It must be noted that the above-mentioned features i.e. swiping to dismiss and consistent behaviour no matter where you’re seeing the notifications, are some of the features Apple has yet not used in iOS (not even in the upcoming iOS 10 beta). This means Android has a long way advantage in useful and constant notifications and the newly added features maintains that lead over its rival iOS.
Behind the screens
Till now we’ve only talked about Android N features we saw. Now we’ll talk about things, the gadget geeks are looking (but it’s highly important) for: A JIT complier for ART apps and support for the Vulkan API for 3D graphics. The first one will offer performance gains, while the second one help Android games look much better. Other tweaks like file-based encryption and some features for enterprise users have also been added!
The Doze mode introduced in previous Android 6 Marshmallow, have been improved. Previously it activated only if your phone or tablet was sitting idle on a table. Now it also kicks in when the screen is off, thus adding a little boost to your battery life.
Just like Google’s Chrome OS, future OS devices will ship with two storage partitions for the OS. This will allow Google to quietly send you a completely new OS and install it on the partition that isn’t running your phone. When it’s done and you’ll reboot your phone. You’ll see a completely new OS working while the older one sits there, waiting to be replaced with a newer upgrade.
This is indeed amazing! You can update to next OS, without affecting your working.
Here’s something more we have included in our Android N review. Let’s have a look.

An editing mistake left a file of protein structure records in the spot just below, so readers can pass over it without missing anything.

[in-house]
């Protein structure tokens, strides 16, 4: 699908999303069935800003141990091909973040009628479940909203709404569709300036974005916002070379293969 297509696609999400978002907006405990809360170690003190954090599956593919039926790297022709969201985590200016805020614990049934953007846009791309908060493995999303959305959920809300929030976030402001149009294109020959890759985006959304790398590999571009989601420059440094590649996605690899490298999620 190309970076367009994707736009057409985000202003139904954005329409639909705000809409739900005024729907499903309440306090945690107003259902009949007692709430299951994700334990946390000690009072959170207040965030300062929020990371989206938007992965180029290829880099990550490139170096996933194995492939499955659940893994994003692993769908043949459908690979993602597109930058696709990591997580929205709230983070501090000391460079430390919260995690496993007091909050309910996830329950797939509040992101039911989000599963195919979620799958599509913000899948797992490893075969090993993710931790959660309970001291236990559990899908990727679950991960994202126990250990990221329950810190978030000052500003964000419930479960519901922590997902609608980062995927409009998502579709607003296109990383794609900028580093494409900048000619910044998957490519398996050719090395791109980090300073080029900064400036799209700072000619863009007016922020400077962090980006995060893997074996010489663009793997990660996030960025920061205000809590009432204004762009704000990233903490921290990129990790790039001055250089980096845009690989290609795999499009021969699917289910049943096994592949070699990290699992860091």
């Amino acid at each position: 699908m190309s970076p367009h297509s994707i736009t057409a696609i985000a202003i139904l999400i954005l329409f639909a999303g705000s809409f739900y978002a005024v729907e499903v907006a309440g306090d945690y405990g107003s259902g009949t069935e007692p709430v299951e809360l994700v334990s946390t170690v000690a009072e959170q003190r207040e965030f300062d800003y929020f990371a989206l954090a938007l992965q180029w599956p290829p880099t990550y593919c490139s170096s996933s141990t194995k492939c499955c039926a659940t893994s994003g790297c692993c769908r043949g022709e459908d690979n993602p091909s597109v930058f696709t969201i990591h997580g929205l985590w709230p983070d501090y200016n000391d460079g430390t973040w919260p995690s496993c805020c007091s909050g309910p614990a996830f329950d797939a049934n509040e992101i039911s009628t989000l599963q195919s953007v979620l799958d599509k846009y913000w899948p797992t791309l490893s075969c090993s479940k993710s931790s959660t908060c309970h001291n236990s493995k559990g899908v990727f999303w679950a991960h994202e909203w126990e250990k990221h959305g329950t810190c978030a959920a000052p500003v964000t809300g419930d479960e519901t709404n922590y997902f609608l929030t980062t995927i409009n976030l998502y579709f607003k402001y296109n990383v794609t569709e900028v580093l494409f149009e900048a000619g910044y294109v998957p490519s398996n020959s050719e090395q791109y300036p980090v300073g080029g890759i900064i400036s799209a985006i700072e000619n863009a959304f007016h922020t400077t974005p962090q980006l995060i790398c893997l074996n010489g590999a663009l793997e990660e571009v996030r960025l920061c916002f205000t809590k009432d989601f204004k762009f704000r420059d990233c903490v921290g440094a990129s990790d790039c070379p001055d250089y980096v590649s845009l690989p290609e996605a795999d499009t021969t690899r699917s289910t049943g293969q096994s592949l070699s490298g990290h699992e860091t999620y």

There are also some nips and tucks about the new Android N Review. The settings app is a bit more informative now. It shows the key details right on the main screen. A data saver feature is also there that lets you save data when you’re on a cellular connection. Also, you can change Google keyboard theme, decorating it with colors or even a photo. There are also more emoji with support for multiple skin tones.
The camera app has been cleaned out a bit. Now you just need to twist it like a screw-driver to switch between front and rear cam, when the camera is open. These tiny changes make your device more functional, without adding too much visual complexity.
One thing where the new Android OS lacks is Google Search feature. I still wonder that even after so much time, the tech giant fails to implement the feature effectively. It’s kind of a mess. Google Now on Tap is still frustrating! The feature is supposed to search what’s on the screen and return relevant results. However, what it returns is nothing most of the times! And pretty nonsense and irrelevant results sometimes!
Also, Google Search also seems quite lost and disconnected from the rest of operating system. What’s more frustrating is that the app don’t support split-screen, which means every time you search, the windows you’ve opened are banished to the multitasking screen. Let’s hope Google manages to improve the feature in upcoming updates!
Let’s have a look at what the device has got and where it needs improvement:
- Split screen
- Consistent, multifunction notifications
- Seamless updates
- Google search app is not up to the mark
- There’s no idea when the existing devices will be updated
Seems like our Android N review has taken into consideration every single factor and elements of the new operating system. Overall, Android N is a super smart operating system. It offers you a set of new amazing features like split screen and quick reply to notifications, along with several improvement to features from previous Android versions. Apart from Google Search app issue, the OS appears fine to me, which i hope Google will resolve in upcoming updates. Yet another things is that it’s still not clear when will the latest Android OS arrive on other devices. Let’s hope it arrives soon. For now, Android N review end here on a good note.
Stay tuned for more updates!
Read More: How to download Android Nougat right now